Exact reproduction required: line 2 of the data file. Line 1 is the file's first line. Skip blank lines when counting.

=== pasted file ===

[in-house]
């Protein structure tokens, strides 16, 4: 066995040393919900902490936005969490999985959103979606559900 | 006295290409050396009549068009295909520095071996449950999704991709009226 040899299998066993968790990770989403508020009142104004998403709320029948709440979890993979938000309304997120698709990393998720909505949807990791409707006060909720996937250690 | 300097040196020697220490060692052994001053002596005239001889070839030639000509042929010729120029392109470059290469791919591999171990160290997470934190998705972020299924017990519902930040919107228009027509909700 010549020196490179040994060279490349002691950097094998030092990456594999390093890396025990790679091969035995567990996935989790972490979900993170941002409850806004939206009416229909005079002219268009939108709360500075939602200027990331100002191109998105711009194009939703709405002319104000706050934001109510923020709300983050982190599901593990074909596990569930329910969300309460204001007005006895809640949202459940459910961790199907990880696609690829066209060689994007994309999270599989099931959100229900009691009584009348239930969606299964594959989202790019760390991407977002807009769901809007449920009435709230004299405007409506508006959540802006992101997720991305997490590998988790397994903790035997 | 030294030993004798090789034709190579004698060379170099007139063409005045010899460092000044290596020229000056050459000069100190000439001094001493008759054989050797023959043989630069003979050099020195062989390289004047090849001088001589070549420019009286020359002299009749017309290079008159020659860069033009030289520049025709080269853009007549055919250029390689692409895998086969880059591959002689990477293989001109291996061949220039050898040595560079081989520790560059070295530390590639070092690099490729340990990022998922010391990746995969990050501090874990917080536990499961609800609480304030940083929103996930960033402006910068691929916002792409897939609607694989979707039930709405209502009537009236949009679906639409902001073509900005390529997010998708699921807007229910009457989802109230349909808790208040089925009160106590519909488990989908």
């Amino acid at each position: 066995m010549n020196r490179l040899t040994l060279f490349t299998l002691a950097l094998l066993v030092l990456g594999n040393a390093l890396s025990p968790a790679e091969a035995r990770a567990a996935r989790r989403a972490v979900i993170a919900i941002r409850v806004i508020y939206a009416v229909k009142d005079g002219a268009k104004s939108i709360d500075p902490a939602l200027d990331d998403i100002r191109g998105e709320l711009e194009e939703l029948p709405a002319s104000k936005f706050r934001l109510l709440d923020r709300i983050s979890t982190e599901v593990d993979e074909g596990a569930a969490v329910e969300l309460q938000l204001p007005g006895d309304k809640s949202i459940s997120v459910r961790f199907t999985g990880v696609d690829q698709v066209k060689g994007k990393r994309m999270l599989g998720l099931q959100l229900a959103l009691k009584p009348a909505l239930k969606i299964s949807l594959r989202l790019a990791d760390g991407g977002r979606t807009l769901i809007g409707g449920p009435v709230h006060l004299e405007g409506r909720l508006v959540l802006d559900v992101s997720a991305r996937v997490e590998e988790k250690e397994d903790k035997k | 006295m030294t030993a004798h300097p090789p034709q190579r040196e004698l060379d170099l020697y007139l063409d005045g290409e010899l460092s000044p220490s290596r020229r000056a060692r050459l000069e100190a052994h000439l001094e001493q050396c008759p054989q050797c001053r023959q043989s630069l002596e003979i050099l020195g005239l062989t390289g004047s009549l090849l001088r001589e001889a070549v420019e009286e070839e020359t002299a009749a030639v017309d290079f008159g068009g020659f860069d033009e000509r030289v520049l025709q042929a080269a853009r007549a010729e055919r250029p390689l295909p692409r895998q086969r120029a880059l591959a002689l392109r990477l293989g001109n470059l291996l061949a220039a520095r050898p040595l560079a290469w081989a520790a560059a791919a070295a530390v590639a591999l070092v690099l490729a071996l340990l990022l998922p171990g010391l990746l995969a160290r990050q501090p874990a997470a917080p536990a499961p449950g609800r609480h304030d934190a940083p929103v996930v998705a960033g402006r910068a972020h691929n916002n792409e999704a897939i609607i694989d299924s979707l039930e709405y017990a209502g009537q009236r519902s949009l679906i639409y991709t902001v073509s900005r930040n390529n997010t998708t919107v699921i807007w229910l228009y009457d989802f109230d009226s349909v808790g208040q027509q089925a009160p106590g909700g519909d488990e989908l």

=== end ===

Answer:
């Protein structure tokens, strides 16, 4: 066995040393919900902490936005969490999985959103979606559900 | 006295290409050396009549068009295909520095071996449950999704991709009226 040899299998066993968790990770989403508020009142104004998403709320029948709440979890993979938000309304997120698709990393998720909505949807990791409707006060909720996937250690 | 300097040196020697220490060692052994001053002596005239001889070839030639000509042929010729120029392109470059290469791919591999171990160290997470934190998705972020299924017990519902930040919107228009027509909700 010549020196490179040994060279490349002691950097094998030092990456594999390093890396025990790679091969035995567990996935989790972490979900993170941002409850806004939206009416229909005079002219268009939108709360500075939602200027990331100002191109998105711009194009939703709405002319104000706050934001109510923020709300983050982190599901593990074909596990569930329910969300309460204001007005006895809640949202459940459910961790199907990880696609690829066209060689994007994309999270599989099931959100229900009691009584009348239930969606299964594959989202790019760390991407977002807009769901809007449920009435709230004299405007409506508006959540802006992101997720991305997490590998988790397994903790035997 | 030294030993004798090789034709190579004698060379170099007139063409005045010899460092000044290596020229000056050459000069100190000439001094001493008759054989050797023959043989630069003979050099020195062989390289004047090849001088001589070549420019009286020359002299009749017309290079008159020659860069033009030289520049025709080269853009007549055919250029390689692409895998086969880059591959002689990477293989001109291996061949220039050898040595560079081989520790560059070295530390590639070092690099490729340990990022998922010391990746995969990050501090874990917080536990499961609800609480304030940083929103996930960033402006910068691929916002792409897939609607694989979707039930709405209502009537009236949009679906639409902001073509900005390529997010998708699921807007229910009457989802109230349909808790208040089925009160106590519909488990989908």